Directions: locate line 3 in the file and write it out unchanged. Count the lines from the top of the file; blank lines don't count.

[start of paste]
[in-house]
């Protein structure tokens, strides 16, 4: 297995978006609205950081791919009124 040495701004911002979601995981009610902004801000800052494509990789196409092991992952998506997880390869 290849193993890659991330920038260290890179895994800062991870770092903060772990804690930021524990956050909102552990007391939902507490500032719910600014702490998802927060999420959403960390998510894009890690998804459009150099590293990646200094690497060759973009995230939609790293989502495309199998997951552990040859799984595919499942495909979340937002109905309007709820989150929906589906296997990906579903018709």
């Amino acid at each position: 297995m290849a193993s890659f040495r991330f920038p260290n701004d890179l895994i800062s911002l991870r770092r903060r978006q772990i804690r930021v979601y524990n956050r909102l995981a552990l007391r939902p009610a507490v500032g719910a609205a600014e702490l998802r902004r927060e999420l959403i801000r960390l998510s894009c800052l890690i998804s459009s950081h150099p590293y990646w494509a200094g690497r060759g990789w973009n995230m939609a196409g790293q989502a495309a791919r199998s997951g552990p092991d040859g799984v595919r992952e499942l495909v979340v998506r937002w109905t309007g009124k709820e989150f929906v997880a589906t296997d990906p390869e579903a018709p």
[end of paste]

């Amino acid at each position: 297995m290849a193993s890659f040495r991330f920038p260290n701004d890179l895994i800062s911002l991870r770092r903060r978006q772990i804690r930021v979601y524990n956050r909102l995981a552990l007391r939902p009610a507490v500032g719910a609205a600014e702490l998802r902004r927060e999420l959403i801000r960390l998510s894009c800052l890690i998804s459009s950081h150099p590293y990646w494509a200094g690497r060759g990789w973009n995230m939609a196409g790293q989502a495309a791919r199998s997951g552990p092991d040859g799984v595919r992952e499942l495909v979340v998506r937002w109905t309007g009124k709820e989150f929906v997880a589906t296997d990906p390869e579903a018709p």